A Belated review of the Athiest Convention (part two).

Part One

Returning from the lunch break we were presented with a panel of women: Meredith Doig (of the Rationalist Society of Australia, replacing the ill Maggie Millar), acting as chair, Lyn Allison, Leslie Cannold, Tanya Levin, and Jane Caro.

After introducing the panellists, Meredith spoke for a few minutes, emphasising the need to beware the emotional blackmail of the religionists, and to have and maintain the courage to question.

Lyn Allison noted the contrast between monotheism and polytheism: whereas in polytheism one could move from god to god to goddess, approaching each one as one needed, monotheism presented a job lot, all or nothing choice in god. And monotheistic religion is anti-woman. Speaking on the problem of school chaplains, we were told of the god that children are presented: God is Love, and so on; all the supposed good is presented, and all the bad ignored. Also, despite the decline of Church attendance, the exertion of power by the Churches over women had increased, a result of their assault on secularism. And part of the problem is that we've become politically correct about critiques of religion.

Leslie Cannold defined herself as agnostic, and culturally Jewish. For Leslie, her Jewish heritage is an important part of her family history and her identity; denying one's Jewishness is like denying one's nationality, one's Americanness, or one's Australianness. She next raised the question of how we are to define ourselves: as atheists or secularists? What is it that we want to achieve?

Amongst our aims are an end to the fiscal, social, and political privilege of religious institutions; an end to taxpayer funding for support of 'charities' that 'advance' religion; and, in the Australian context, strict adherence to Section 116 of the Constitution. Political secularism is a movement that atheists, believers, and progressive clergy can support. And the political aims of secularism are more important than whether one is a theist or an atheist; beliefs about god are complex and private, and secularists don't need to go there to achieve their aims.

Tanya Levin, author of People in Glass Houses: an insider's story of a life in and out of Hillsong, noted the commands contained within The Bible about the restrictions placed upon women, particularly with regard to women speaking in public. She spoke a little about Hillsong, and their encouragement (demands?) for strict gender roles, where women are expected to be good wives, pure, and all that other claptrap we are familiar with. It was her study of Feminism that led Tanya to her atheism through the former's examination of power structures. She also saw a parallel between Feminism and atheism (in the philosophical sense) in such examinations.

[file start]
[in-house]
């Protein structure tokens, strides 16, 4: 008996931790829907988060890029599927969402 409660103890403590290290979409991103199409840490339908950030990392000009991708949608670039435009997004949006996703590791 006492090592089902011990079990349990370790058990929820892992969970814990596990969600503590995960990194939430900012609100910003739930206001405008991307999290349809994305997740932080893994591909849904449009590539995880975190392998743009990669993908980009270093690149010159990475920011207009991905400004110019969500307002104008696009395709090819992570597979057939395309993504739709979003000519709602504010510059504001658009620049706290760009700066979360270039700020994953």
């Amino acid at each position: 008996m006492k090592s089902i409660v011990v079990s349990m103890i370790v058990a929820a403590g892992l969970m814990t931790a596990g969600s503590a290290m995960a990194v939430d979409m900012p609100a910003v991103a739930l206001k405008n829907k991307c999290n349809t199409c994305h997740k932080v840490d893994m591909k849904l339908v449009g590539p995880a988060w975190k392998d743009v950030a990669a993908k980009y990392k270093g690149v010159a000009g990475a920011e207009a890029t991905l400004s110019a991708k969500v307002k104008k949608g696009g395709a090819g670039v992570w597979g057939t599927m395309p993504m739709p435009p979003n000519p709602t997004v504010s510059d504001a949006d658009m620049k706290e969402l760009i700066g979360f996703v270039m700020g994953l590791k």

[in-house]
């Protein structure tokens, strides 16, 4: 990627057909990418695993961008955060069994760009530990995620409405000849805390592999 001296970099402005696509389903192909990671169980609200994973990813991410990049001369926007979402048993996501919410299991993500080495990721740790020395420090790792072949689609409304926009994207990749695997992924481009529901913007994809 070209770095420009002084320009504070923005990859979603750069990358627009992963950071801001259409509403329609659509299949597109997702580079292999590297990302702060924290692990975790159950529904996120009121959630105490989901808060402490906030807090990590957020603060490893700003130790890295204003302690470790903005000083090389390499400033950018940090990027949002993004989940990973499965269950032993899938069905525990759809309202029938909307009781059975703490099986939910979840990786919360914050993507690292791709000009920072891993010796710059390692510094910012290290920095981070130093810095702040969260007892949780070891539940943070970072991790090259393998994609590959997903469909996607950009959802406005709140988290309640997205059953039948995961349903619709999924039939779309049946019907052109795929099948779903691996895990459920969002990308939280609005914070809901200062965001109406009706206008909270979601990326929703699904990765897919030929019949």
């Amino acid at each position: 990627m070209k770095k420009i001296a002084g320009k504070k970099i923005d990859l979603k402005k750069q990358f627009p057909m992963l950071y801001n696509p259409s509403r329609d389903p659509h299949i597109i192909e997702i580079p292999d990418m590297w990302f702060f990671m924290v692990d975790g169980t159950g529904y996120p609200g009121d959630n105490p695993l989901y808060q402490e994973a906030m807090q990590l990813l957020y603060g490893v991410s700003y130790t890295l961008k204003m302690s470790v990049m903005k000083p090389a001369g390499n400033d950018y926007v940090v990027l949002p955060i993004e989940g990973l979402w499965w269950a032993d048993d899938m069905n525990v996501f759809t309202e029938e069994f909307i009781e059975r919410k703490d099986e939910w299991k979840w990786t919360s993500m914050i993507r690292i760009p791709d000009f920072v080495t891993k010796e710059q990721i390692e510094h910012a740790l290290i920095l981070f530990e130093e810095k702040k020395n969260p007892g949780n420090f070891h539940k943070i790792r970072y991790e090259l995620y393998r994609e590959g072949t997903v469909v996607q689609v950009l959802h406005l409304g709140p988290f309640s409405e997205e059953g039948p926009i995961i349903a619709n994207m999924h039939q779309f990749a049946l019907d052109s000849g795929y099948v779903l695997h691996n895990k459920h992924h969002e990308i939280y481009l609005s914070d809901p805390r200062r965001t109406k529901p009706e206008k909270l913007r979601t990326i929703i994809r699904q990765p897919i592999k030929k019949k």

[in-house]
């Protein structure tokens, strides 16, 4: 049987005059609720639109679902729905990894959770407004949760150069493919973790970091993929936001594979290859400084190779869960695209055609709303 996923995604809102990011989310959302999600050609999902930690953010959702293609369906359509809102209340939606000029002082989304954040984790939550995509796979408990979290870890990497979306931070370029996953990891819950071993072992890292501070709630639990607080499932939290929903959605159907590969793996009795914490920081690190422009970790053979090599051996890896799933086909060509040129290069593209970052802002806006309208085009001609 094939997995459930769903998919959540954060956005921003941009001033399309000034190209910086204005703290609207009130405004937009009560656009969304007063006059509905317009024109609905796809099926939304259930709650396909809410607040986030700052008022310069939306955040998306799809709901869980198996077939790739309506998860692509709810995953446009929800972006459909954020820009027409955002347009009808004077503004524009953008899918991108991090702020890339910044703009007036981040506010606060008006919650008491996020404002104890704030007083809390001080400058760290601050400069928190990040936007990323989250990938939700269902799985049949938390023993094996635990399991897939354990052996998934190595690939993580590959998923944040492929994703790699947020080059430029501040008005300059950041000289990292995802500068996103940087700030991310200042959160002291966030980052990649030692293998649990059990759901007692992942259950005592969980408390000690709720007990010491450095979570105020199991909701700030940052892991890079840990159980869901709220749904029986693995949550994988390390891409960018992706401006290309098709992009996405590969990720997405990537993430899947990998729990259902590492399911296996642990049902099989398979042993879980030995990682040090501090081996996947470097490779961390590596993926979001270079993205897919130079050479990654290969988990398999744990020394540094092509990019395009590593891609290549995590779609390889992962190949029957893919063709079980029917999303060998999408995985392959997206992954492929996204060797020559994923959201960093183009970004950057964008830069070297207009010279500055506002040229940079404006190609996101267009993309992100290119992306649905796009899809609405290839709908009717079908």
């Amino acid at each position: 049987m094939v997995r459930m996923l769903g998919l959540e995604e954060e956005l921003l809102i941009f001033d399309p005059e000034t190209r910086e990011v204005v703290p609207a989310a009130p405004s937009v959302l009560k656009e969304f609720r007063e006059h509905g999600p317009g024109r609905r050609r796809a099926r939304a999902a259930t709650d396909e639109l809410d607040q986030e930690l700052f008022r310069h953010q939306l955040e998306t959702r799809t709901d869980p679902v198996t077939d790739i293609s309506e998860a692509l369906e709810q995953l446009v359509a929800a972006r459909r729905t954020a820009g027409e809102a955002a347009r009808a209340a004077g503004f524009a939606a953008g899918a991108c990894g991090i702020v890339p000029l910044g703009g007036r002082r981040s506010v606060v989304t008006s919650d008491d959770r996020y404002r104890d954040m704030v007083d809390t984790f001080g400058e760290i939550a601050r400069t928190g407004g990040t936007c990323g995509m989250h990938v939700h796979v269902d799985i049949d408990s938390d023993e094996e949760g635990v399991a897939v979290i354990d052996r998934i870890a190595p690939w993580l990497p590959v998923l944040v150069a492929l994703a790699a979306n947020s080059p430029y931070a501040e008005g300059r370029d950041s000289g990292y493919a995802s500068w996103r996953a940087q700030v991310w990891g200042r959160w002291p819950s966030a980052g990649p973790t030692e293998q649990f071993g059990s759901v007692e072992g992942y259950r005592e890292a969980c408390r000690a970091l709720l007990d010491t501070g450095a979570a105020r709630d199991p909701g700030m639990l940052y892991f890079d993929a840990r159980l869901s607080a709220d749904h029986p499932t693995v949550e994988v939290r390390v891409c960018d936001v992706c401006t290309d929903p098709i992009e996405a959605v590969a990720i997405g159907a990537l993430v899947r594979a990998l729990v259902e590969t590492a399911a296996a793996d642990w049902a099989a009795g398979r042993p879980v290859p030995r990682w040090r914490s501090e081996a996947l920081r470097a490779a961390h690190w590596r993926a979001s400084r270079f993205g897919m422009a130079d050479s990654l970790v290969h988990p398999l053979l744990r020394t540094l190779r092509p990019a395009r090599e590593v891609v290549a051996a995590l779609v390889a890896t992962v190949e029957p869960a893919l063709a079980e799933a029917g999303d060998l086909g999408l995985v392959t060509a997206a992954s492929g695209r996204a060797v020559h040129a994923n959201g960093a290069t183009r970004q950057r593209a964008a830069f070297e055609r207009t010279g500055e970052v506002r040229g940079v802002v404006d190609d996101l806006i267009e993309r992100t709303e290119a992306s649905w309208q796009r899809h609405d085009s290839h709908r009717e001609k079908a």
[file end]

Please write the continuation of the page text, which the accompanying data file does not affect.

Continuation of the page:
Jane Caro began her talk by saying, "My name is Jane, and I am a feminist." This paralleled Philip Adams' statement in the beginning of his presentation: My name is Philip, and I am an atheist. It is an important statement, and it is important the the word "feminist" be reclaimed (I agree). She went on to note that religion seems only to be concerned about controlling women and their sexuality, and that religion is a projection of male insecurity. Religion is also damaging to the person as it has the effect of not taking responsibility for one's thoughts and actions, and prevents one from being fully adult.

In conclusion Meredith spoke again, lamenting that each woman had only a short time to present their talks (all together within an hour), rather than each the full hour afforded other presenters. I agree. What seemed promising turned out to have the appearance of tokenism.

After the panel came Tamas Pataki, with his talk "Atheism, Humanism and Empiricism". He acknowledged at the beginning that his presentation probably would not be popular, and quickly followed by stating that he thinks some of the famous athiests are wrong, and that he is worried about the atheist movement adopting the trappings of religion, such a priests, dogmas and so forth. There is no necessary mutual entanglement between atheism and anti-religionism. It is not even apparent that a religionless world would be desirable. He presents an analogy with pest insects: eliminating the insects could destroy the ecosystem; religion may be a tolerable necessity. Tamas instead advocates Humanism, for Humanism advocates the idea of human flourishing in this mortal life, not some hypothetical afterlife. Indoctrination is not a reason, but rather is a label for the persistence of religion. Claiming indoctrination as the reason simply ignores the emotional benefit conferred to adherents by belief: the security of the feeling of being loved by God, even if there are no others love that love that believer. There was, he said, no logical incompatibility with being atheist and endorsing religion.